Zviad Gamsakhurdia, Georgia's first president after independence from the USSR, has been buried in the capital Tbilisi 14 years after his death.
Gamsakhurdia is seen as a national hero by those who mourn him
Thousands took part in a procession taking his coffin for burial, many carrying pictures of the late leader.
Gamsakhurdia died violently in disputed circumstances after he was ousted. For many years he was buried in Chechnya where his family lived in exile.
But his remains were identified this month and returned to Georgia.
Thousands of mourners joined a convoy of cars and buses that followed the funeral cortege about 20km to Tbilisi for burial.
The coffin was carried through the streets of the capital as mourners chanted his name and was carried to the parliament building for a final public viewing.
Gamsakhurdia was buried alongside some of Georgia's most respected figures in a pantheon overlooking the city.
Suicide or murder?
Zviad Gamsakhurdia was a dissident nationalist who led the movement for independence from the Soviet Union, and was then elected as president.
But after he had been in office a few months, Georgia collapsed into civil war and he was overthrown by militia forces.
In 1993, he led a failed uprising against Eduard Shevardnadze, who replaced him as Georgia's leader.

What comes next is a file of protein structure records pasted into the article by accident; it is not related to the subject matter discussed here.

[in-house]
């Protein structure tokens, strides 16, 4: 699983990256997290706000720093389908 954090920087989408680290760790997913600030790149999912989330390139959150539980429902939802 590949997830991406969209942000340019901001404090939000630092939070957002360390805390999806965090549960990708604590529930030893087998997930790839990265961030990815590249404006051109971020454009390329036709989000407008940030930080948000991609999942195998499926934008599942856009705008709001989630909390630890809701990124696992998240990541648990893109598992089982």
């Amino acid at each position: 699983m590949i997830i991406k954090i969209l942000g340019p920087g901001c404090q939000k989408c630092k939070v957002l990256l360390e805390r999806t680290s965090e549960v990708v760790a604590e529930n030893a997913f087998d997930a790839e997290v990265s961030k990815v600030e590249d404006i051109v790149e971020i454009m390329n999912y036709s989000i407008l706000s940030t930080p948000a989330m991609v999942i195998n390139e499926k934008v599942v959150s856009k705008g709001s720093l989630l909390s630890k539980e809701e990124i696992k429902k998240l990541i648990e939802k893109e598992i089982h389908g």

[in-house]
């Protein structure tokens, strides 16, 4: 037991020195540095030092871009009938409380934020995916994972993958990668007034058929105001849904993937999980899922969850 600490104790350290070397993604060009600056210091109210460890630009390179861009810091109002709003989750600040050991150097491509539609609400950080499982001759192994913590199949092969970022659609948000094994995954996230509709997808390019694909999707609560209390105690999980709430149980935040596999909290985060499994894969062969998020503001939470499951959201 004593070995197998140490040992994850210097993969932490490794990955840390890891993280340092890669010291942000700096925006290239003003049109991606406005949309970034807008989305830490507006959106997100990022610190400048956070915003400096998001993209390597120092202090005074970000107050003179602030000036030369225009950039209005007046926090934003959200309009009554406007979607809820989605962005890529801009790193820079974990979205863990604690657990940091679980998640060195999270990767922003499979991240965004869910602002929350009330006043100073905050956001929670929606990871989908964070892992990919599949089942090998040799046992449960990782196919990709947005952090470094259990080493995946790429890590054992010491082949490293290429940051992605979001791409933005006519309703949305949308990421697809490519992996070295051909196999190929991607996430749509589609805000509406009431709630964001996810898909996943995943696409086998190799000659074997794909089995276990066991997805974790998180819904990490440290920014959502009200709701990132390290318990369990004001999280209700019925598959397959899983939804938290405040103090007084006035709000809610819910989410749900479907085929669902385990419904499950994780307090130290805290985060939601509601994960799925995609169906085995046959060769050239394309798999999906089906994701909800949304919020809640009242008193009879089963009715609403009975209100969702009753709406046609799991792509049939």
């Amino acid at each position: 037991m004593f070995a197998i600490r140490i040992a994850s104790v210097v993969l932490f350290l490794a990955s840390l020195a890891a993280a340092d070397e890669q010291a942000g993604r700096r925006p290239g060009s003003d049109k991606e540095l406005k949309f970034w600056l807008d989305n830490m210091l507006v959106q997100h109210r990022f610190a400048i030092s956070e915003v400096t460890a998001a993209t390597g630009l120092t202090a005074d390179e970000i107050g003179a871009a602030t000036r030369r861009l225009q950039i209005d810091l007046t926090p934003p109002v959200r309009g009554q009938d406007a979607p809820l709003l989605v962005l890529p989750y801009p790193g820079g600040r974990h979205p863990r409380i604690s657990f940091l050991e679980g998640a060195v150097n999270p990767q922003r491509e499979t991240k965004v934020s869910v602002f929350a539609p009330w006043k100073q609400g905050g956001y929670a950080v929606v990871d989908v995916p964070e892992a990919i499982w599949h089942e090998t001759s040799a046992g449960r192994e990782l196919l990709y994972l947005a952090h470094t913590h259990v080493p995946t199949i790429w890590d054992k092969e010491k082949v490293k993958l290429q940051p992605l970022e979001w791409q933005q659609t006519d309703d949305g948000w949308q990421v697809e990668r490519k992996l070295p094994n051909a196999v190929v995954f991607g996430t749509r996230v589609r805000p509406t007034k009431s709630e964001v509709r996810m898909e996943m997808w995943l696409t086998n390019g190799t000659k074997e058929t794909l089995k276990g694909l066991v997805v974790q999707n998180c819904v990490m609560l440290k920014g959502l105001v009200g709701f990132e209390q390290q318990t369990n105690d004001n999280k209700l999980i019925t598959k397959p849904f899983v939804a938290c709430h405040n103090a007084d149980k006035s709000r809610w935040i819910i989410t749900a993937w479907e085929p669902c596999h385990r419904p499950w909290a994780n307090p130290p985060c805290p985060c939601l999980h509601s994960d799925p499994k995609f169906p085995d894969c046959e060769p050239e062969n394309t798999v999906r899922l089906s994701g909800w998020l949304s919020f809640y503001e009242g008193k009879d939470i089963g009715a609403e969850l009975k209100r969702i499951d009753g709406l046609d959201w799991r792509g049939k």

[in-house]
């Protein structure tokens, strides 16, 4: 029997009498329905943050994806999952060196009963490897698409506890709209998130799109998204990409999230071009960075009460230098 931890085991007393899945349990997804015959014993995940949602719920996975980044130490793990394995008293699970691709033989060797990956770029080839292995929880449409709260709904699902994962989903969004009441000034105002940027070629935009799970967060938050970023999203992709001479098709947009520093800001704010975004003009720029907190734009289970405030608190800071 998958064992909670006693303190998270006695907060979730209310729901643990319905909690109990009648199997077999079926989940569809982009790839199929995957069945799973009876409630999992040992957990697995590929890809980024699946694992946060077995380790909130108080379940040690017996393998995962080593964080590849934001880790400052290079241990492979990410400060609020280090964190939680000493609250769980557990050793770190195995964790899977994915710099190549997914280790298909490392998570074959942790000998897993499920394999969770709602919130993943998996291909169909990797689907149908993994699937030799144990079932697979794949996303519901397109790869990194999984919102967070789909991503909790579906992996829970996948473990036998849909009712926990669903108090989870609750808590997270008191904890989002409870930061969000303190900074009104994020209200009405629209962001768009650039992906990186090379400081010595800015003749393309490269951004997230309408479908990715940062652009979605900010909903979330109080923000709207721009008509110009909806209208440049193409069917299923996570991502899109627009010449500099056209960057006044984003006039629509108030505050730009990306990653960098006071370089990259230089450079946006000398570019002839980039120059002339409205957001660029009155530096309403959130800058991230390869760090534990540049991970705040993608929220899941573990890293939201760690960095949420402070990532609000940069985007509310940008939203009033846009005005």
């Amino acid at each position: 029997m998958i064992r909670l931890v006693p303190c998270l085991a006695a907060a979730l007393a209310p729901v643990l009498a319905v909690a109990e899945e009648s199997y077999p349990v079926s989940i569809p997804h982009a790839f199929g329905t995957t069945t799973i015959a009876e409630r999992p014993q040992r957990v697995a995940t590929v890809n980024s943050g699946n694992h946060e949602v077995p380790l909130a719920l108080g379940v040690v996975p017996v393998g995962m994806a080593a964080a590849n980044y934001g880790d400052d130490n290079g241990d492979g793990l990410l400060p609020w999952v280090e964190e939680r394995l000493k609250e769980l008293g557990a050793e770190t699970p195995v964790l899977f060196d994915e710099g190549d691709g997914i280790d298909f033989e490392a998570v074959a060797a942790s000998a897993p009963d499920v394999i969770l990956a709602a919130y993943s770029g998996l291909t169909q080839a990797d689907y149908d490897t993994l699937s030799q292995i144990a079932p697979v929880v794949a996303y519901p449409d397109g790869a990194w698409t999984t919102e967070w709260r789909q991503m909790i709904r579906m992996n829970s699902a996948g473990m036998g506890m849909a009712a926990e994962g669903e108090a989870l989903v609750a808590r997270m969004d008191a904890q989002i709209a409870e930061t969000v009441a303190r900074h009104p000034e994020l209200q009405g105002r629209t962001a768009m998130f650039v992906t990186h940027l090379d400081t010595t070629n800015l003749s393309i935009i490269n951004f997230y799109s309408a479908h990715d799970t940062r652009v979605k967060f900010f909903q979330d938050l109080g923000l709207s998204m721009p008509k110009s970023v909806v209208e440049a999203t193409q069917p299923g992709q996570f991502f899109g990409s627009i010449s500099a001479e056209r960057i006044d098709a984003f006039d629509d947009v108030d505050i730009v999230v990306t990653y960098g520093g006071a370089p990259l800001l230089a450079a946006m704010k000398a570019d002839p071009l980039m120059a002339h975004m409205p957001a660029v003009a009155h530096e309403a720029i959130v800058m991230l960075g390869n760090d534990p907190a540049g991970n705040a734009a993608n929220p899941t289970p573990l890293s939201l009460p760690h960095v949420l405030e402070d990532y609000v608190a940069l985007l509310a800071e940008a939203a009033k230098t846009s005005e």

According to people fighting alongside him, Gamsakhurdia then committed suicide, although his widow insists that he was murdered.
Gamsakhurdia's opponents saw him as a repressive, divisive nationalist, whose presidency led Georgia into violence and chaos, says the BBC's Matthew Collin in Tbilisi.
But the current President, Mikhail Saakashvili, has praised Gamsakhurdia as a statesman and patriot - a view echoed by some people in the Georgian capital.
"He was a Georgian patriot and did good things for our nation. Of course we're all human and we all make mistakes - he made mistakes, but he was a good man," said one woman.
Others were less enthusiastic about his political skills.
"There was an opinion poll about Zviad Gamsakhurdia on television and a lot of people did not have a positive view of him. I think he was great for the independence movement but I don't think he had enough skills to lead the country," another man said.
The Georgian government has rehabilitated Zviad Gamsakhurdia's memory, as part of its agenda of promoting national pride.
But questions remain about how he died - and about what responsibility he should bear for the conflict in the 1990s, from which Georgia has still not fully recovered, says our correspondent